Genoa Pictures Guide, Italy

Piazza della Vittoria, Genoa arch, Italy

One of ancient Rome’s triumphal arches, but this one is on the edge of Piazza della Vittoria in Genoa.

Genoa Tourism

XX Settembre street, Genoa, Italy

Genoa’s XX Settembre street (where XX means 20 in Latin, not something seedy in New York) of elegant stores and pavement cafés shaded by ancient arcades.

Genoa, the only European city to be mentioned in the old Arabian Nights stories, is a fabulous surprise for travellers who know all about the wonders of Rome, Venice, Pisa, and Florence but were not aware that Genoa was Europe’s Capital of Culture a few years ago and imagine that Italy’s largest Mediterranean port is an industrial wasteland.

Things to do

Genoa’s centre is lively, easily walkable and loaded with 16thC and 17thC Palazzi (small palaces), chic shops, elegant people, magnificent avenues, tiny winding medieval streets, bizarre little details and of course gorgeous churches, particularly in the well-preserved old town.

The Cathedral of San Lorenzo is in pole position for the sights race with an awesome mixed marble and slate facade (best seen in the afternoon), stunning sculptures and a fantastic treasury, closely followed by the neighbouring Gesu church with more marble, frescos and two huge, unusual paintings by Rubens.

The Porto Antico (waterfront) offers plenty of action, with shows, swimming, aquarium, kids play area, bars and restaurants.

Palazzo Ducale, Genoa, Italy

Palazzo Ducale, the Palace of the Doges, built around 1270, just off Piazza de Ferrari in Genoa’s centre, with world-class exhibitions.


The Porto Antico area bordering the old town is not an aesthetic success, with its clumping elevated highway, bald piazza, uncoordinated Bigo thing and tired plastic box-set of an Aquarium, while some areas are still sleazy despite a major clean up around the turn of the millennium and there is no shortage of down-and-outs looking for a hand-out.

Main Sights

XX Settembre is the best route to the old town for tourists disembarking from trains at Genoa’s Brignole station – from where run useful trains to the Italian Riviera in an hour and along the Cinque Terre line (seeItaly Beaches). The grand colonnaded XX runs down to Piazza de Ferrari on the edge of the old town and is lined with a variety of interesting structures and excellent shops.

A door knocker, Palazzo Ducale, Genoa, Italy

A door knocker from on the Palazzo Ducale, Piazza San Lorenzo.

Via Garibaldi

Another must-see route is the pedestrianised Via Garibaldi, narrow but lined with fine Palazzi that now host all sorts of venerable European institutions, galleries, some excellent trompes l’oeuil and odd architectural features.
Otherwise it’s down to diving into the labyrinthine maze of the really tiny but tall streets of the old town looking for ancient churches and curiosities of Italy, cappuccinos and cold beers.

Trompe l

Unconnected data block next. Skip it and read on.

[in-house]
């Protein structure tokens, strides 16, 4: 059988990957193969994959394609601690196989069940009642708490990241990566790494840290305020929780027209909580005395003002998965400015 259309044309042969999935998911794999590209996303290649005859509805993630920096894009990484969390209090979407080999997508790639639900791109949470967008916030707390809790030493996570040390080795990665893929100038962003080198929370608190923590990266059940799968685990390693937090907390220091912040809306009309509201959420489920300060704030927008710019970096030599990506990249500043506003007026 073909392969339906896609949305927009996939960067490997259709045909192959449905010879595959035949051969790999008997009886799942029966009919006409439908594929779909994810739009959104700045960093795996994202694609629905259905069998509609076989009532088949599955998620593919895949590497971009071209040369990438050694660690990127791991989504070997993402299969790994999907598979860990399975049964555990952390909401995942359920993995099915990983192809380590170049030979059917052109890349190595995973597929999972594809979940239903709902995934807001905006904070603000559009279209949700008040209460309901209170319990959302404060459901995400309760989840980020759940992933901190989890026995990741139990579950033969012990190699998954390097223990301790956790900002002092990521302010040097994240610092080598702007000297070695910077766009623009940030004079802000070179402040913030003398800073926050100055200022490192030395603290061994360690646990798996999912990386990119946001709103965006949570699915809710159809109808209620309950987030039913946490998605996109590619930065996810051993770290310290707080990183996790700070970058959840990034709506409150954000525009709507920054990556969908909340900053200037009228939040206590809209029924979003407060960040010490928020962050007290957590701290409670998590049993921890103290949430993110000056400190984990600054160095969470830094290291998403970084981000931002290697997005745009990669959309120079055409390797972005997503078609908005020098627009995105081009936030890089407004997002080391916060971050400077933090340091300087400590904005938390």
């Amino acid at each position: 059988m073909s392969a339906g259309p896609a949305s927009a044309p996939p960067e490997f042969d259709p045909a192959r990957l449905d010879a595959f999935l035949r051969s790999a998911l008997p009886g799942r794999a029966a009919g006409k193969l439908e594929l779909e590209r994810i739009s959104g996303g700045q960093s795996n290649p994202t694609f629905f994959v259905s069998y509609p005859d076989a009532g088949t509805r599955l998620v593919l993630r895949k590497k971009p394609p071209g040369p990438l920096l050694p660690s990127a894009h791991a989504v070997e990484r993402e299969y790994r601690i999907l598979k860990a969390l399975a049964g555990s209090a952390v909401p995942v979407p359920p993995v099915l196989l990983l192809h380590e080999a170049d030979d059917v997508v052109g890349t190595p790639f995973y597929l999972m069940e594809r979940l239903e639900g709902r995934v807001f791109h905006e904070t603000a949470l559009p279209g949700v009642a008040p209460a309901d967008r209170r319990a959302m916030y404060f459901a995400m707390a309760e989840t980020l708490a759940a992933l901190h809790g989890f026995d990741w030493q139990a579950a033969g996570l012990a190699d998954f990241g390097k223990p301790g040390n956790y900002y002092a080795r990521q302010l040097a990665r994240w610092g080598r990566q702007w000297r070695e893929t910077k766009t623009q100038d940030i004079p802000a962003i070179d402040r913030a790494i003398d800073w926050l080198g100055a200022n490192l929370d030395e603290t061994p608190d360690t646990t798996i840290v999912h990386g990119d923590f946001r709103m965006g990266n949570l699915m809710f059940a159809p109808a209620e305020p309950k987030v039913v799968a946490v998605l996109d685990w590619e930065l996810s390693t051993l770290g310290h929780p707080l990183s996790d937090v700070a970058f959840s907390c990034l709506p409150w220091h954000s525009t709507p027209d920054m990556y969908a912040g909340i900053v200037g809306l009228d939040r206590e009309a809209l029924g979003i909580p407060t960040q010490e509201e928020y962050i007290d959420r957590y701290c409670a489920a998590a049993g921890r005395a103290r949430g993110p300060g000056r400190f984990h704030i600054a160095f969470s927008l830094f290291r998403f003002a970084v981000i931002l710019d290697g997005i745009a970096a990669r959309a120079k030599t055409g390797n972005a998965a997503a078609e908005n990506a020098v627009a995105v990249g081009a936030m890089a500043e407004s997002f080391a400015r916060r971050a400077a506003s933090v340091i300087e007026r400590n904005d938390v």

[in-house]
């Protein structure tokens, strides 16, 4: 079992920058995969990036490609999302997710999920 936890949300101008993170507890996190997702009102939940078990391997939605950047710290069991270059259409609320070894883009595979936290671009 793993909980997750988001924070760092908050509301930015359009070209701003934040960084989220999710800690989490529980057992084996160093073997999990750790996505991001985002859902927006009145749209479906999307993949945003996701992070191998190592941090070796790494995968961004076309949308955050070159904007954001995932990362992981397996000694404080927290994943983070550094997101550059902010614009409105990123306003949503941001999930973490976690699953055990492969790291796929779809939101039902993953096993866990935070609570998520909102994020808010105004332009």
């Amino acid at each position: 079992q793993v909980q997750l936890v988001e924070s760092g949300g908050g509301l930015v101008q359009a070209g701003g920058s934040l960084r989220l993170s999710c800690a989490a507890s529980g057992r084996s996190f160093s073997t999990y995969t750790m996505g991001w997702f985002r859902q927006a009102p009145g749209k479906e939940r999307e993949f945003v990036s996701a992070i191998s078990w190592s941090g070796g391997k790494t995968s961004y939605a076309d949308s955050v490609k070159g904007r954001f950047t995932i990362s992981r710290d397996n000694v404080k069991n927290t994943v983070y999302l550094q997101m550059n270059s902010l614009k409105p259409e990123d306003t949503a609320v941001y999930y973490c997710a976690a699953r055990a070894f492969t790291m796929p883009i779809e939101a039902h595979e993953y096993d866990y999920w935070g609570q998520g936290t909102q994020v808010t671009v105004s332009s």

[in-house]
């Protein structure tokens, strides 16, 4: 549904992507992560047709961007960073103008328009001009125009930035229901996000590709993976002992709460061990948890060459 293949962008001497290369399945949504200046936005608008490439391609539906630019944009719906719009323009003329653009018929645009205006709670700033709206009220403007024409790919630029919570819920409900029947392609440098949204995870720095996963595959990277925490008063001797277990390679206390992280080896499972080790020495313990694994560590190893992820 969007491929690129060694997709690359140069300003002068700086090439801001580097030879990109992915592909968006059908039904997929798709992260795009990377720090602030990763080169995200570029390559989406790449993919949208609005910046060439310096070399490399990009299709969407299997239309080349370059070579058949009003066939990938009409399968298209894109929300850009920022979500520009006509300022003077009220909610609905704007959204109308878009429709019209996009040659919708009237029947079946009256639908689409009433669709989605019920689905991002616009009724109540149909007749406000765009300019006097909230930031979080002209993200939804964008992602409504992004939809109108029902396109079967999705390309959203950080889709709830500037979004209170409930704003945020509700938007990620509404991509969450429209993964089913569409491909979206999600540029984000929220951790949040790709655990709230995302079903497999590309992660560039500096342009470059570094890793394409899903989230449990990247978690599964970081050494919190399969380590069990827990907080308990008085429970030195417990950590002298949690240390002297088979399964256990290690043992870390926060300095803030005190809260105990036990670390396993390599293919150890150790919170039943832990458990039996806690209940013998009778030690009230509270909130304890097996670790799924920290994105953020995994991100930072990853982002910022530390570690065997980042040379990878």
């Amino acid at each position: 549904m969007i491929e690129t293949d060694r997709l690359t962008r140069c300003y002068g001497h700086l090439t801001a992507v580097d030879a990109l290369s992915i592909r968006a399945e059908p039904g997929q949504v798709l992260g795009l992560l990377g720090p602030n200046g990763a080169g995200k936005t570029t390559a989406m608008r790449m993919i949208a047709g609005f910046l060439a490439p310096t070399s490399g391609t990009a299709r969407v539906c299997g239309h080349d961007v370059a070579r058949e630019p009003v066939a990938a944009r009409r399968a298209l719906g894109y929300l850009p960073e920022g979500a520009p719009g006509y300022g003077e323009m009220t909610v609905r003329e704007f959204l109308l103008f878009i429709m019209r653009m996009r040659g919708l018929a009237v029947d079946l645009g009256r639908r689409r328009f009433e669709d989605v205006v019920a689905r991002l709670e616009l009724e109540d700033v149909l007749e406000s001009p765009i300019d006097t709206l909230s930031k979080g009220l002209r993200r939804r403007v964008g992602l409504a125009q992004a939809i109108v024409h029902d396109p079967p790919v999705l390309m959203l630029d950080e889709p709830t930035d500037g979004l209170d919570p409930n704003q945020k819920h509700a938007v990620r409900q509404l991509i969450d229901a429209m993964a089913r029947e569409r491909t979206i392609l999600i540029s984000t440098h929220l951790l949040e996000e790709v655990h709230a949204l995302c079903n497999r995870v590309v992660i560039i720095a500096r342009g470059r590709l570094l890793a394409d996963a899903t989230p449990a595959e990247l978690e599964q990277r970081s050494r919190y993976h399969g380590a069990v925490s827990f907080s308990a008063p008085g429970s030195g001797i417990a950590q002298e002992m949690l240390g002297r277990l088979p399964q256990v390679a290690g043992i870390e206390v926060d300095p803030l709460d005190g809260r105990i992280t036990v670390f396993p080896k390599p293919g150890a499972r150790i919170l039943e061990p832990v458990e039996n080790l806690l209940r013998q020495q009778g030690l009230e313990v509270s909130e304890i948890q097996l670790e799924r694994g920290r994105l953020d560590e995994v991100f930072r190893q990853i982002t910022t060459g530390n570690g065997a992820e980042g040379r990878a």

One of Genoa’s more spectacular trompe l’oeuil paintings, on a building on Via Garibaldi.


Two of the Genoa’s best art galleries, Galleria di Palazzo Bianco and Galleria di Palazzo Rosso are in the the city’s most historic street, Via Garibaldi (originally Strada Nuova) while the city’s best museum is the Palazzo Reale on Via Balbi, the glittering best place to see how Italian royals lived 500 years ago.

Palazzo Podesta, Genoa, Italy

The courtyard of the Palazzo Podesta off Via Garibaldi.

Via Garibaldi medallion, Genoa, Italy

A strange and wonderful medallion – part of a set – on Via Garibaldi.

The Palazzo di San Giorgio in Piazza Caricamento, Genoa, Italy

The Palazzo di San Giorgio in Piazza Caricamento, Genoa’s old port area (Porto Antico), partly obscured by the Moro elevated road.

A less subtle and new trompe l’oeuil was created on the Palazzo-cum-fortress-cum-prison where a certain Pisan prisoner called Rustichello met a certain Venetian prisoner called Marco Polo and heard tall tales of wild world travels which Rustichello later published to great and lasting effect.
The Palazzo now houses Genoa Harbour Authorities and is the centre of the lively but unharmonic waterfront redevelopment. The sea is behind the camera while the old town is on the other side of the Palazzo.

The Aquarium on the waterfront is fiendishly ugly externally but diverse, colourful, informative and worthwhile inside and particularly popular with kids. It’s Europe’s biggest aquarium and houses excellent reconstructions of a Caribbean reef, a rain forest habitat and many more educational sets, as well as a terrific collection of marine critters, including piranha, penguins, Mediterranean jellyfish, massive sunfish, touchable rays and acrobatic dolphins. Suggestion to Genoa’s local government: paint the bloody hideous exterior with a trompe l’oeuil design!

Piazza San Lorenzo

Piazza San Lorenzo, Genoa, Italy

An unusually depressed lion observed by grotesque faces in Piazza San Lorenzo.

Cathedral of San Lorenzo, Genoa, Italy

The gothic Catedrale di San Lorenzo, under construction roughly from 12thC to the 16thC and loaded with fine sculptures, windows and artefacts from various places at various times, in various styles.

Facade of the Cathedral of San Lorenzo, Genoa, Italy

Amazing varieties and styles of marble and slate columns on the facade of St Lawrence Cathedral

Genoa backstreet, Italy

Via San Luca, one of many tall, dark alleys in Genoa’s old town.

Old and ratty Genoa buildings, Italy

Not everything is old and gorgeous in Genoa, old and ratty happens too.